Maybe it’s the coming holiday season, but we’re feeling reflective. Join us in looking back at our post-fire Hale Library progress via some exciting releases (video, print, and apparel) that you might have missed.
We are so excited about this KSU Foundation video that was presented at the Friends of the K-State Libraries gala. It includes some intense live footage that hasn’t been seen widely.
We love the part where Roberta Johnson says, “When we’re done, we’re going to be better. That’s the only way you can look at losing this much. Eighty percent of the building has been destroyed. You can’t not feel devastated by that unless you have the hope that … when you put it back together [it’s] going to be better.”
That’s exactly what keeps us excited about coming to work every day and creating the news you read about Hale Library!
Speaking of reading, if you’d like a more in-depth version of what’s happened in the last six months, we hope you didn’t miss “Unexpected Journey,” in the most recent K-State Libraries Magazine.
An overwhelming amount of work has occurred since May. This is a great place to get a recap, view photos not seen elsewhere and take in some inside points-of-view from our administrators and faculty.
Finally, if you’re looking for the perfect gift for someone in your life who loves comfort, K-State and all things purple, consider the Hale Library t-shirt. On campus, it’s available at the Library Help Desk in the K-State Student Union, or you can order it online via the K-State Super Store. Proceeds go to the Help for Hale fund, which will assist with renovation efforts.
In closing, here are a few of our favorite photos of our friends in their Hale tees:
This month we took some time out for expressions of gratitude. One of the highlights? A very special visit to the Manhattan Fire Department Headquarters.
On November 16, a group of K-State Libraries employees met at Station 1 on the corner of Denison and Kimball. We were greeted by Battalion Chief Jason Hudson and his team. Hudson, who was a K-State freshman during Hale Library’s construction, was in charge of the scene on May 22.
Hudson started off echoing what many of us thought on the day the MFD responded to the fire: “We’re there all the time. How could it be that bad?”
“So I get out of my vehicle and I talked to some folks that are outside already, and they’re like, ‘Yeah, there’s some smoke on the fourth floor.’ I was thinking cooking smoke, or something like that.
“I was walking … between Willard and Hale on the north side of the building … and I could smell it. You can’t mistake that smell. I look up and I see just a little wisp come off the roof, and then … I had a driver come up Mid Campus Drive from the south and he said ‘Hey, there’s smoke on this side of the building.’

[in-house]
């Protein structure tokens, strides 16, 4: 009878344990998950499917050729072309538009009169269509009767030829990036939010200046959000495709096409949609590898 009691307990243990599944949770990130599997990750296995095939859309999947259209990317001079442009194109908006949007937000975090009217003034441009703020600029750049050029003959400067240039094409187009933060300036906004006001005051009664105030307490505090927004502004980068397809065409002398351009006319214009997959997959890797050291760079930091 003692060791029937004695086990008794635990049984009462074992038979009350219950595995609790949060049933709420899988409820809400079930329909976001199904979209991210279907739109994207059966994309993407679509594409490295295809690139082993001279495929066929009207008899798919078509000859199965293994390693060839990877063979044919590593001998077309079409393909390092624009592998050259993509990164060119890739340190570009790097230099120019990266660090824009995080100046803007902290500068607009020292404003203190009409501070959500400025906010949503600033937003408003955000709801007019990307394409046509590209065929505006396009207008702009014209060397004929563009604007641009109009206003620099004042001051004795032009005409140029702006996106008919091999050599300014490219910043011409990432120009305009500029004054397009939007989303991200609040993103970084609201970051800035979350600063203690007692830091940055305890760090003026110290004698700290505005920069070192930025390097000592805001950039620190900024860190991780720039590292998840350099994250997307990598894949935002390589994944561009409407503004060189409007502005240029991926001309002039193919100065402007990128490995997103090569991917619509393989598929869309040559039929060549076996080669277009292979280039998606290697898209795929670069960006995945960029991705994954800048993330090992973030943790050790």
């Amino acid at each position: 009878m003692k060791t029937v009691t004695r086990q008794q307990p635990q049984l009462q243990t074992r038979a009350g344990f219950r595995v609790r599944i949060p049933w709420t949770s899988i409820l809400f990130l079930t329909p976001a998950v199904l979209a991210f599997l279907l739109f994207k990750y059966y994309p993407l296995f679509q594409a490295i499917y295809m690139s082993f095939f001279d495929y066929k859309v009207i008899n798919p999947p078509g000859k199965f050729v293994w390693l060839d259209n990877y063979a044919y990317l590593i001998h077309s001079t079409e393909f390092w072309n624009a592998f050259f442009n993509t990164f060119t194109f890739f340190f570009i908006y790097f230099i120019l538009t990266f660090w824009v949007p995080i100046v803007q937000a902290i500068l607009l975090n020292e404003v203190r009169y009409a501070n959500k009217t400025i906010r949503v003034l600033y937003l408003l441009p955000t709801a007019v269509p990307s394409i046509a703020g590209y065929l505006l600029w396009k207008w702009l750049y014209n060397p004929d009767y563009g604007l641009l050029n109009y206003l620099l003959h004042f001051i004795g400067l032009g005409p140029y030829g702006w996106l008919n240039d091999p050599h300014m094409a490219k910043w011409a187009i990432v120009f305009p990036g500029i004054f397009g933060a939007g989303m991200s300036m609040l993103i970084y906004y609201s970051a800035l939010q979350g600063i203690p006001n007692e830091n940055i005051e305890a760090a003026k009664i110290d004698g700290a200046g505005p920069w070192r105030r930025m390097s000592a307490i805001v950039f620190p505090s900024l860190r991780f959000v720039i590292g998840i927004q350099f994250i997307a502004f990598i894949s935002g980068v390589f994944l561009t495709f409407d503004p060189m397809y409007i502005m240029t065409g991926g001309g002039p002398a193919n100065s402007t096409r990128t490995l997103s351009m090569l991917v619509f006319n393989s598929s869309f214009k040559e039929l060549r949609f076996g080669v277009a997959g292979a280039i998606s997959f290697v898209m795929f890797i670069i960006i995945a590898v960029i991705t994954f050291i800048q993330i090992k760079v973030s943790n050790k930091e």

“And I said, ‘Oh. We have a big fire.’ I actually thought the roof was going to come off the building. In fact, I moved trucks back thinking that the roof was going to burn off. That was my first impression of it.
“I actually ended up going inside with my crews and I couldn’t believe… It was almost like, ‘This building’s taken a kill shot.’ I knew it immediately when there was zero visibility… we were fortunate that everybody made it out of there when they did, because it could have been bad. Had anyone stayed in that building thinking it was nothing they would have been overcome by smoke ….
Hudson also talked about challenges the building presented.
“[T]ypically we don’t like to be on top of fire. We’d rather be under it, pull the ceiling down and then putting water on. [In Hale Library] you can’t! There’s concrete [between the floors]. We spent a lot of time trying to pull ceiling, and we couldn’t do it, so we had to get on top of it and go down.
“[The sprinkler system] saved the building. It did a lot of water damage, but there wouldn’t be a roof on that building … It could have been like Nichols Hall, back in the ’60s when it burned and all that was left was a shell. I mean, it could have done something similar to that.”
We also spoke with Captain Dan Newton, who is currently with Station 4 by the Manhattan Regional Airport. He started out his career at Station 2, which covers Hale Library. So like Chief Hudson, when Captain Newton heard that there was smoke in the building at Hale, he said his first thought was, “Just another burnt bagel.”
Initially his crew didn’t go … but when they started getting radio traffic that smoke was coming from the eaves, they came to the scene. After an assignment clearing the Great Room, they went to the roof.
“[W]e did multiple revolutions on the roof, which was the best place to be. We spent several revolutions cutting holes, using special nozzles that you can stick in a hole and get water to confined spaces. It was a very tough operation. It’s always a great team-building experience when you have something big like that.
“I can just remember my whole entire crew cramping up … and getting to that point where knowing okay, we’ve pushed to our limit here … and you know so we did that multiple times, not just once ….
“It was a really, really hot day. And for me it was good to see my guys kind of step up. I had a very new firefighter getting to see him push through limits he didn’t know he had, and a very young driver that hadn’t been a decision-maker on scene but came up with the idea to use the special nozzle to put out the fire. So getting to see these guys grow and learn right there right in the middle of the scene isn’t something you always get to do.”
We don’t always get to hear about the fire from those who experienced it first-hand, so we’d like to extend a huge thank you to Chief Hudson and Captain Newton. Thanks, too, go out to Captain Micah Hydeman and Captain Lou Kaylor, as well as Scott Helberg, Nick Clark, A.J. Mueller, Lawilson Horne and the rest of the crew.